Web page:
Illustrative example 4
Documents:
• Study: Zhang, T., et al. (2019)
Science Media Centre (2018). expert reaction to study
on caesareans and neurodevelopmental disorders
• Media reports (n=16)
NB no PR was published to accompany this study.
Study summary:
A systematic review and meta-analysis of 61 studies, com-
prising over 20 million births, found that caesarean birth was
significantly associated with both autistic spectrum disorder
(ASD) and attention-deficit/hyperactivity disorder (ADHD) in
children.
Comparison of study and media reports:
Key differences between the study and media reports are
summarised in Figure 10.
Description of the research and its findings: All 16 media
reports described the study accurately, reporting the exposure and
outcome of interest correctly. The majority of reports specified
the relative increased risk for ASD and ADHD (n=14 and n=13
respectively). One media report also specified the increase in
absolute risk for ASD, which was not mentioned in the study
but discussed in the SMC expert reaction summary.
Caveats, criticism and study limitations:
The majority of media reports (n=10) conveyed caveats
given in the study. Of the six that did not, five were passing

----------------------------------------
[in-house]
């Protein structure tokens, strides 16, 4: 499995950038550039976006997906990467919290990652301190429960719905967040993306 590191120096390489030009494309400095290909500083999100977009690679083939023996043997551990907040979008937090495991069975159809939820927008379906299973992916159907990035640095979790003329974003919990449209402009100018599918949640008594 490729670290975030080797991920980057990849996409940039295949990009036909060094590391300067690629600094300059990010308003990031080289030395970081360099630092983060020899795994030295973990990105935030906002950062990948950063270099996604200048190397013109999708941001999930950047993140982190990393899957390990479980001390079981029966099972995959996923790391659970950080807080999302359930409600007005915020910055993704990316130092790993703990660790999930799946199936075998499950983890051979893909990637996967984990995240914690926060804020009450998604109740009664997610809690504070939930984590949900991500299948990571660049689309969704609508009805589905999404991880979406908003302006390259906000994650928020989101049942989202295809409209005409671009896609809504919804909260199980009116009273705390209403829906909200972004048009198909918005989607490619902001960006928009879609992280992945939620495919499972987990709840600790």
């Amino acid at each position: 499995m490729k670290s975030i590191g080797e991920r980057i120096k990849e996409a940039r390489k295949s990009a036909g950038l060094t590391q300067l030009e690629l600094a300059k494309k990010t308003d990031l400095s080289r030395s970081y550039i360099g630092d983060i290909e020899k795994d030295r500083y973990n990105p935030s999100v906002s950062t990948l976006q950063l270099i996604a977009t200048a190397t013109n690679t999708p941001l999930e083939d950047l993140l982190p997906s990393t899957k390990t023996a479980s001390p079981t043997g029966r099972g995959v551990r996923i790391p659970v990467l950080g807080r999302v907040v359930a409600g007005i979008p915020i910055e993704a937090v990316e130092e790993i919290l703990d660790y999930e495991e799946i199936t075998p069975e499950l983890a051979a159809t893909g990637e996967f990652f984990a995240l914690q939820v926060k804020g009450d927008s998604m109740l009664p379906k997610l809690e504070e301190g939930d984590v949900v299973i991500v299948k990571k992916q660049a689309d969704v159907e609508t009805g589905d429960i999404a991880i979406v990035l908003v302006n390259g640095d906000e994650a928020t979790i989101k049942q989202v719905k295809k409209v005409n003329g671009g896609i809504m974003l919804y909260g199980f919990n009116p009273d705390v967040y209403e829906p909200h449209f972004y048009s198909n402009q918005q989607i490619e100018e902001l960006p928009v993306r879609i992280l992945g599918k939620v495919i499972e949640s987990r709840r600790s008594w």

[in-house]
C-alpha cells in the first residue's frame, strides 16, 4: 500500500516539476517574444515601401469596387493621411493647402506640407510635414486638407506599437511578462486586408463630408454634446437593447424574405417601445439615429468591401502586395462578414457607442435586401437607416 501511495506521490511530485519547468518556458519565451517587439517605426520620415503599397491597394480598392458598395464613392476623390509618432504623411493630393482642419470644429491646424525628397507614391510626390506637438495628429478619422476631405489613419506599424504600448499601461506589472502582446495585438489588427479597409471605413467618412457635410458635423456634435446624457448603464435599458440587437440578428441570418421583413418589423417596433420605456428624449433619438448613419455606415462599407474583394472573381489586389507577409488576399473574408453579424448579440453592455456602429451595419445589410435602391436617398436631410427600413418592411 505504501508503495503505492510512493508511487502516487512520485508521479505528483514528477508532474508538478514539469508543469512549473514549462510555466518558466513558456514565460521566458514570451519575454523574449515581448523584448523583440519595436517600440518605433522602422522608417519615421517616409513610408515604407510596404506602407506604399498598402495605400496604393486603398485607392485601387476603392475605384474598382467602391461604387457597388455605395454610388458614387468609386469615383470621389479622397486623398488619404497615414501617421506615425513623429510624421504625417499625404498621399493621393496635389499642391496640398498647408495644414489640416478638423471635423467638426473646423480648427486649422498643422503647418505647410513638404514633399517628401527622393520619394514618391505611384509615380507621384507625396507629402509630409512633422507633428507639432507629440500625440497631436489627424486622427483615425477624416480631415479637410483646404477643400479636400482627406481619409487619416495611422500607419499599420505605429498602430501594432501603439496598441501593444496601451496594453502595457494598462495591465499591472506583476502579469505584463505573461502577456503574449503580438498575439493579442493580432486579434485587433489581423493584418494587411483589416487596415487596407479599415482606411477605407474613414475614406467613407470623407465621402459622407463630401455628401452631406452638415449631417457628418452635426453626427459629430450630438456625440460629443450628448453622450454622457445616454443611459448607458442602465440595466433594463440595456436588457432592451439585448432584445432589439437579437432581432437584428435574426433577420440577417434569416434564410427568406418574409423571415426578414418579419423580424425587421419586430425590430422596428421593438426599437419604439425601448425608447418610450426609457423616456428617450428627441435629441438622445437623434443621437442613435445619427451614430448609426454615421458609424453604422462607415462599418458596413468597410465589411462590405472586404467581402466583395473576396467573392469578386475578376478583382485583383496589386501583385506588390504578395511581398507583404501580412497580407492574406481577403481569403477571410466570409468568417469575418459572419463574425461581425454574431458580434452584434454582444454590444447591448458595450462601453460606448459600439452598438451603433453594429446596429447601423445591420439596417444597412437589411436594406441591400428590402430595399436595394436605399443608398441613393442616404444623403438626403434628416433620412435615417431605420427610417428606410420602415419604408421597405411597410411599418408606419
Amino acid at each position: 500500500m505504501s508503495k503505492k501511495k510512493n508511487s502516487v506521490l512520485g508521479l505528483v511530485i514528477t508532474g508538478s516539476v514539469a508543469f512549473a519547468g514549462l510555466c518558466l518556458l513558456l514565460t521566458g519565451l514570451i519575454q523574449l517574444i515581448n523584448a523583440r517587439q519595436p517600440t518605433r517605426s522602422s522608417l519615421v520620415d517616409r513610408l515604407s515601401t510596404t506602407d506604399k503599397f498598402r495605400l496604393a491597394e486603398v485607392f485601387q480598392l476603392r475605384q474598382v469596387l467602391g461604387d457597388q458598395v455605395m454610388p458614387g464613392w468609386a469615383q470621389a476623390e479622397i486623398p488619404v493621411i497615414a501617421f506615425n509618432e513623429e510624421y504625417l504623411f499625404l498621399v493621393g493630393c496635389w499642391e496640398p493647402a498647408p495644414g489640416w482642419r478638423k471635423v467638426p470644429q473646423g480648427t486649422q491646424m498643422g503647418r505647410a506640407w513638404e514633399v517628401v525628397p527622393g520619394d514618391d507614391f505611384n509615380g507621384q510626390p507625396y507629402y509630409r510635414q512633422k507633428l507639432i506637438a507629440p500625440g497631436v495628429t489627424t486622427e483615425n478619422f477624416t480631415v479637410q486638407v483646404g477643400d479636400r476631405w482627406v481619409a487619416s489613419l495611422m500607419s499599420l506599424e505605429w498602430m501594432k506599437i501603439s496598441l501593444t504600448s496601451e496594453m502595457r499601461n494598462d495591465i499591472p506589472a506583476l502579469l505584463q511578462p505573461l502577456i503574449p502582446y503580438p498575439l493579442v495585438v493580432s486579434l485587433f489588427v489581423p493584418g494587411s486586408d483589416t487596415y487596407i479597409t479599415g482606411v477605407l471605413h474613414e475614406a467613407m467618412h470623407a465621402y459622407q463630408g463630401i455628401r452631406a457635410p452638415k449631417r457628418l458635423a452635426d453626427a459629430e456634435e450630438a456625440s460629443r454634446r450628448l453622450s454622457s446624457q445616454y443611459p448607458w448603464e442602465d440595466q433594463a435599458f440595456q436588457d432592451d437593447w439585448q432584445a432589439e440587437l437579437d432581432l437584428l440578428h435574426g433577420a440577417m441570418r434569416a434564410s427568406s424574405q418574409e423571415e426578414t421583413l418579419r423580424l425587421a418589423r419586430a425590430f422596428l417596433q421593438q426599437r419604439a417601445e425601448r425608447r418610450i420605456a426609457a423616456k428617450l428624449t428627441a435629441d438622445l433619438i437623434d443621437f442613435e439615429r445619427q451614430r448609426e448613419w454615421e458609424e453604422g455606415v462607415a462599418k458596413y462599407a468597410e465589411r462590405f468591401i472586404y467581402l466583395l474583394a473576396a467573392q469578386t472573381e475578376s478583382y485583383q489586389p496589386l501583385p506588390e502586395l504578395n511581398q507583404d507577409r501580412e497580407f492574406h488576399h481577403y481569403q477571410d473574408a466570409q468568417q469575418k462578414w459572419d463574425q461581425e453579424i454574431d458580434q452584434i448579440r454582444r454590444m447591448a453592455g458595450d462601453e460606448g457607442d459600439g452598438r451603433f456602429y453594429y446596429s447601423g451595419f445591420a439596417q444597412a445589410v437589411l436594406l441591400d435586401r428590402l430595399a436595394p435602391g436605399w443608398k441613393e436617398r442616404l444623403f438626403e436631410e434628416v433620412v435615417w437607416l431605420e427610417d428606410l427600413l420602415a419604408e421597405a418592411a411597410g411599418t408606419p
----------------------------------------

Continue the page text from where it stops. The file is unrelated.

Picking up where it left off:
references to the study in articles about caesarean births
published several weeks after the study’s publication. Ten
reports stated explicitly that causation had not been estab-
lished, with one including this caveat in the headline. Half of the
reports (n=8) included the caveat that the mechanism by which
caesarean birth is associated with ASD and ADHD is not
understood, and eight mentioned confounding factors that
could explain the link. Five reports stated that Caesarean deliv-
ery is sometimes necessary to reduce other risks. Most reports
(n=10) also added expert criticism sourced from outside the
PR (mostly from the SMC summary).
Associated discussion topics:
Half of the media reports (n=8) discussed the rate of caesar-
ean births and seven discussed previous research on caesarean
births. Both topics of discussion were present in the study.
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Figure 10. Key changes along the risk reporting pathway (illustrative example 4).
Advice, warnings and reassurance:
No media reports advised that caesarean births should be
avoided, and most (n=14) omitted the recommendation from
the study that caesarean delivery should be used judiciously.
Nearly half of the media reports (n=7) included explicit reas-
surance from experts, sourced from the SMC, that women
should not be alarmed by the findings, with one report
including this in its headline.
Summary: All media reports described the findings accu-
rately, with the majority specifying the relative increase in risk
for both ASD and ADHD. Ten reports included caveats from the
study and also included expert commentary from other sources.
No warnings or advice were added by the media, and in fact the
study’s recommendation that caesarean delivery should be used
judiciously was mostly omitted. Instead, expert reassurance
to women was included in seven reports, including once in
the headline.
Discussion
We found that risk messages relating to pregnancy and fertility
are a common feature of UK print and online media reporting,
appearing in 43 headlines per month on average – more than